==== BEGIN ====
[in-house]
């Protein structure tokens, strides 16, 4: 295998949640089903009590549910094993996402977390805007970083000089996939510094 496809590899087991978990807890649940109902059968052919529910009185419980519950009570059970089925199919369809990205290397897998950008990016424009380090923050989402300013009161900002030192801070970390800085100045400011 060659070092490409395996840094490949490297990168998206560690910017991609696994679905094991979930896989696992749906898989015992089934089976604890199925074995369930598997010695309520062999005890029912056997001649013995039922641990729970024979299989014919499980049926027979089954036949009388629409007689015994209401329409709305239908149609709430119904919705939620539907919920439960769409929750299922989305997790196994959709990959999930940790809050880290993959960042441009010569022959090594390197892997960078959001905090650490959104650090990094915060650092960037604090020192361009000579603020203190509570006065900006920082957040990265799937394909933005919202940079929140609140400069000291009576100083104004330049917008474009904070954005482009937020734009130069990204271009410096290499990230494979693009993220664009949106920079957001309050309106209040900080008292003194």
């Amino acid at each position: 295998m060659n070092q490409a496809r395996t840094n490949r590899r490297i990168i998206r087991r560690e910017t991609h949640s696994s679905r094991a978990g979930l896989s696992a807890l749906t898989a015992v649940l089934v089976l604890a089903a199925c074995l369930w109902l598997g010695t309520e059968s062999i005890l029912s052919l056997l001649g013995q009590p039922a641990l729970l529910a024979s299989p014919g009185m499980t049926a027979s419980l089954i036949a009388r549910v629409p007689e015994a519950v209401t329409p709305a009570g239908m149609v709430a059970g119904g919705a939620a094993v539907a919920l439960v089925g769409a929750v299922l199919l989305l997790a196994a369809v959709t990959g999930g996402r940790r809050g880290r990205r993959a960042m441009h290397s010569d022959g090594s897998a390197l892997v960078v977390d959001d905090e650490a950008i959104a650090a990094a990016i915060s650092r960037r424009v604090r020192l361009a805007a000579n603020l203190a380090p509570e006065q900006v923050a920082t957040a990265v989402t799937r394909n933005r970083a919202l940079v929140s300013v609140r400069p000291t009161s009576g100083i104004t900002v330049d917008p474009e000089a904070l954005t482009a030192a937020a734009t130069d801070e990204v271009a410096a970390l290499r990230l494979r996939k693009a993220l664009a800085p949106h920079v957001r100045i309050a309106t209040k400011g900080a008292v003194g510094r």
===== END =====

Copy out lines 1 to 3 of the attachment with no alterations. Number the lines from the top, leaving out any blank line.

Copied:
[in-house]
């Protein structure tokens, strides 16, 4: 295998949640089903009590549910094993996402977390805007970083000089996939510094 496809590899087991978990807890649940109902059968052919529910009185419980519950009570059970089925199919369809990205290397897998950008990016424009380090923050989402300013009161900002030192801070970390800085100045400011 060659070092490409395996840094490949490297990168998206560690910017991609696994679905094991979930896989696992749906898989015992089934089976604890199925074995369930598997010695309520062999005890029912056997001649013995039922641990729970024979299989014919499980049926027979089954036949009388629409007689015994209401329409709305239908149609709430119904919705939620539907919920439960769409929750299922989305997790196994959709990959999930940790809050880290993959960042441009010569022959090594390197892997960078959001905090650490959104650090990094915060650092960037604090020192361009000579603020203190509570006065900006920082957040990265799937394909933005919202940079929140609140400069000291009576100083104004330049917008474009904070954005482009937020734009130069990204271009410096290499990230494979693009993220664009949106920079957001309050309106209040900080008292003194």
């Amino acid at each position: 295998m060659n070092q490409a496809r395996t840094n490949r590899r490297i990168i998206r087991r560690e910017t991609h949640s696994s679905r094991a978990g979930l896989s696992a807890l749906t898989a015992v649940l089934v089976l604890a089903a199925c074995l369930w109902l598997g010695t309520e059968s062999i005890l029912s052919l056997l001649g013995q009590p039922a641990l729970l529910a024979s299989p014919g009185m499980t049926a027979s419980l089954i036949a009388r549910v629409p007689e015994a519950v209401t329409p709305a009570g239908m149609v709430a059970g119904g919705a939620a094993v539907a919920l439960v089925g769409a929750v299922l199919l989305l997790a196994a369809v959709t990959g999930g996402r940790r809050g880290r990205r993959a960042m441009h290397s010569d022959g090594s897998a390197l892997v960078v977390d959001d905090e650490a950008i959104a650090a990094a990016i915060s650092r960037r424009v604090r020192l361009a805007a000579n603020l203190a380090p509570e006065q900006v923050a920082t957040a990265v989402t799937r394909n933005r970083a919202l940079v929140s300013v609140r400069p000291t009161s009576g100083i104004t900002v330049d917008p474009e000089a904070l954005t482009a030192a937020a734009t130069d801070e990204v271009a410096a970390l290499r990230l494979r996939k693009a993220l664009a800085p949106h920079v957001r100045i309050a309106t209040k400011g900080a008292v003194g510094r």